Adam, yes... of course. You have to understand the reason why I even donated many years to authoring a violin method. It was because Suzuki left out American music, fiddling, improvisation, group playing in harmony, groove and a whole host of things that I thought were really missing in pedagogy for strings in the beginning years. Of course it would be better to practice and get going, than to want to quit because you did not like the materials. So those are several reasons why I have developed it. In talking with not hundreds, but thousands of Suzuki students, parents and teachers over the course of decades, all of these things really resonated. After many decades attempting to influence Suzuki teachers of my teaching concepts (for instance making an official appearance at Ottawa two different times...plus countless other official interactions -- and not seeing much traction other than “it is great when Mark O’Connor does it”). I decided to spend the time and the fortune on creating an entire new Method series. After three years of it being out, I see that now Suzuki likes what I have been saying all along now. I would always bring up the "fun" of learning...and that was frowned upon in those circles...the fiddling part was fun and not serious... so it was not taken seriously. I wanted to put in print and state that fun can be serious business! And now we have Nick speaking for the Association's cover story that Suzuki emphasizes ‘fun’ and ‘thinking outside the box.’ the very terms I have been using for my Method rollout, along with ‘American music,’ ‘fiddle tunes,’ ‘creativity’’improvisation...’ for more than 20 years I have been hauling around these talking points to teachers, Suzuki teachers all around the country. And now that mine is out, they say...well of course! But of course no mention of my Method or efforts. So, I thought it was worth writing a thought proving article on it! And it seems to be getting a lot of attention as well. At the very least, it is really an interesting development. Thank you Adam, and I hope that explains the background a bit!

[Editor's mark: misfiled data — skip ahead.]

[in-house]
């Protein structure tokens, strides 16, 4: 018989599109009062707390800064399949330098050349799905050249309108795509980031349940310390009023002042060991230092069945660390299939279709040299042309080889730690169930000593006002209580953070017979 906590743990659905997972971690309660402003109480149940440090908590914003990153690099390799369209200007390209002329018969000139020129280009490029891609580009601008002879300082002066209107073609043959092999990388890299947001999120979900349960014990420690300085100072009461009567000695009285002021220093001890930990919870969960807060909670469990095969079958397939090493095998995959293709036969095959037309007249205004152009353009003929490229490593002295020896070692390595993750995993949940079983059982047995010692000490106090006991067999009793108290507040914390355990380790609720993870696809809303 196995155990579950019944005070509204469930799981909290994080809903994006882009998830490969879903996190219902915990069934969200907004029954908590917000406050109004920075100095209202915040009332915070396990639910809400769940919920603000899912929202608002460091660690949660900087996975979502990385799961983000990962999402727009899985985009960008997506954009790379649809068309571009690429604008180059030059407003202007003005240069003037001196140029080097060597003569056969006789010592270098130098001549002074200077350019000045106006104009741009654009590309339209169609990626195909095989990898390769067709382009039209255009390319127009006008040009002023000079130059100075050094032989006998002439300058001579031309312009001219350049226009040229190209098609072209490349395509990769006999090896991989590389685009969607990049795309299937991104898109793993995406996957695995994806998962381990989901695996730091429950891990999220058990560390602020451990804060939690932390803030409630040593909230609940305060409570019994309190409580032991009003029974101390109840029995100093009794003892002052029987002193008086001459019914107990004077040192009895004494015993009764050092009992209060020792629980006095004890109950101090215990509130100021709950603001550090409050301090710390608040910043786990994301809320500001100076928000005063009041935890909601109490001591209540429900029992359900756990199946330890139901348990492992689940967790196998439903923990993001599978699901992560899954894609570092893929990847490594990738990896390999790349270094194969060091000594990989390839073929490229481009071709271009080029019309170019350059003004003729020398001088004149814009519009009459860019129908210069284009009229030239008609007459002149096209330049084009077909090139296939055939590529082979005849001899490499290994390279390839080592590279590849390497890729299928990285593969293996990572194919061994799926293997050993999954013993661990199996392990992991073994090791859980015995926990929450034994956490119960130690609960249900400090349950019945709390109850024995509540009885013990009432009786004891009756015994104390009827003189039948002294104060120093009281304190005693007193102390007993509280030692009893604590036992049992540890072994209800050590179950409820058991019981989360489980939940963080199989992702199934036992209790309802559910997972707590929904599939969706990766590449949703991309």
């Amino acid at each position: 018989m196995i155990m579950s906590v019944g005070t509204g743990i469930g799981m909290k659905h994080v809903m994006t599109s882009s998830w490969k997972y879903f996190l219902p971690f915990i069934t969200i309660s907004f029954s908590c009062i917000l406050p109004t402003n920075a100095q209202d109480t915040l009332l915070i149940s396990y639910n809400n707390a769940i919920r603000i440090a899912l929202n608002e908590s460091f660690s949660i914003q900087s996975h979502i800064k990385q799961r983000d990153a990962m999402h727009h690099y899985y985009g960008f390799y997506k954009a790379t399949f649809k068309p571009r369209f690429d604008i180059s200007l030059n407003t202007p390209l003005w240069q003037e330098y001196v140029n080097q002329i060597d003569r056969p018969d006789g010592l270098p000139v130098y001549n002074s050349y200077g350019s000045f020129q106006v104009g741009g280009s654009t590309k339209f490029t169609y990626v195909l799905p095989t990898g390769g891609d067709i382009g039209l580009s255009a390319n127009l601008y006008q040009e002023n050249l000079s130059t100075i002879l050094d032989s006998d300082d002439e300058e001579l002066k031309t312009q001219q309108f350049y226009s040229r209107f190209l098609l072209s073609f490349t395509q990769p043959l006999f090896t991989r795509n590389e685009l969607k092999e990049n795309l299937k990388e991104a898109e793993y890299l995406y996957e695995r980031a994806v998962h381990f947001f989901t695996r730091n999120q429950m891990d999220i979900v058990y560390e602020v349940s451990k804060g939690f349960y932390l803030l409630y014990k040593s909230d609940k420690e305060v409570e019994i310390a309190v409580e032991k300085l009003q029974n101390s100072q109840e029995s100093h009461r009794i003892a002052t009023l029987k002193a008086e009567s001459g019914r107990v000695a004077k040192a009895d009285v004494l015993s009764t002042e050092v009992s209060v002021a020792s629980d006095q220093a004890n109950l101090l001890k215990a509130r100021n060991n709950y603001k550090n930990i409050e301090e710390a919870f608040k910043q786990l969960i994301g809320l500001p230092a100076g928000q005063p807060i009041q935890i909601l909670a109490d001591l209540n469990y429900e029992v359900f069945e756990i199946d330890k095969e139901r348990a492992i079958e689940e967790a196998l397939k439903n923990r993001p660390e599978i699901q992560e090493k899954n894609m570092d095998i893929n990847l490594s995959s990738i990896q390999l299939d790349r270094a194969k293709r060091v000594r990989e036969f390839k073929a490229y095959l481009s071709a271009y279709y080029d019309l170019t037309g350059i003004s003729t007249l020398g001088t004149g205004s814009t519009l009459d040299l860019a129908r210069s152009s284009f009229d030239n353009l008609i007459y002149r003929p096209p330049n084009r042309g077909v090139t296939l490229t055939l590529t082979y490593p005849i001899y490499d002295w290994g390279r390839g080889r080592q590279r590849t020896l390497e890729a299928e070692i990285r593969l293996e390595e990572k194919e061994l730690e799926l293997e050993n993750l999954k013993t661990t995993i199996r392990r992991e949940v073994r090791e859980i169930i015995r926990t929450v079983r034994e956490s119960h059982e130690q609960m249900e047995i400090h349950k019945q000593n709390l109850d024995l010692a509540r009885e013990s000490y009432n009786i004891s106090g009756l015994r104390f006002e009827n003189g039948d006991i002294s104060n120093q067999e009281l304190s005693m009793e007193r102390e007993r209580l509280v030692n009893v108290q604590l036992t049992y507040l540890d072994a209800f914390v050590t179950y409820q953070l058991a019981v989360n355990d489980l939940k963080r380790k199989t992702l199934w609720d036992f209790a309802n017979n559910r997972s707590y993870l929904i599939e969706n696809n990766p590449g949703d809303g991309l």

From Paul Deck
Posted on May 25, 2012 at 2:50 AM
I'm sensing a little defensiveness in Team Suzuki. There is a difference between "animosity" and legitimate, informed criticism.
I happen to agree with Mark's claim that Suzuki is weak in the area of developing improvisational creativity. As a violinist and a jazz pianist and a Suzuki dad, I think I can make this observation even though I am "untrained" in the Suzuki philosophy and have never been to a Suzuki conference. What little "improvisational" oriented material there is in the Suzuki books (e.g., Perpetual Motion, Long Long Ago, etc.) is not only hard-wired but uninteresting. One comes away with a very dull impression of what is musically possible through improvisation.
If it is really true that the Suzuki journal article advocates the insertion of fiddle tunes that are already in Mark's books without citing his work, then I am disappointed. In a scientific journal such an omission would be considered incompetent or even unethical.
Suzuki teachers have been doing those tunes for a very long time before the existence of Mark's books, which Mark should well know. This is not legitimate criticism, it's simply misinformation.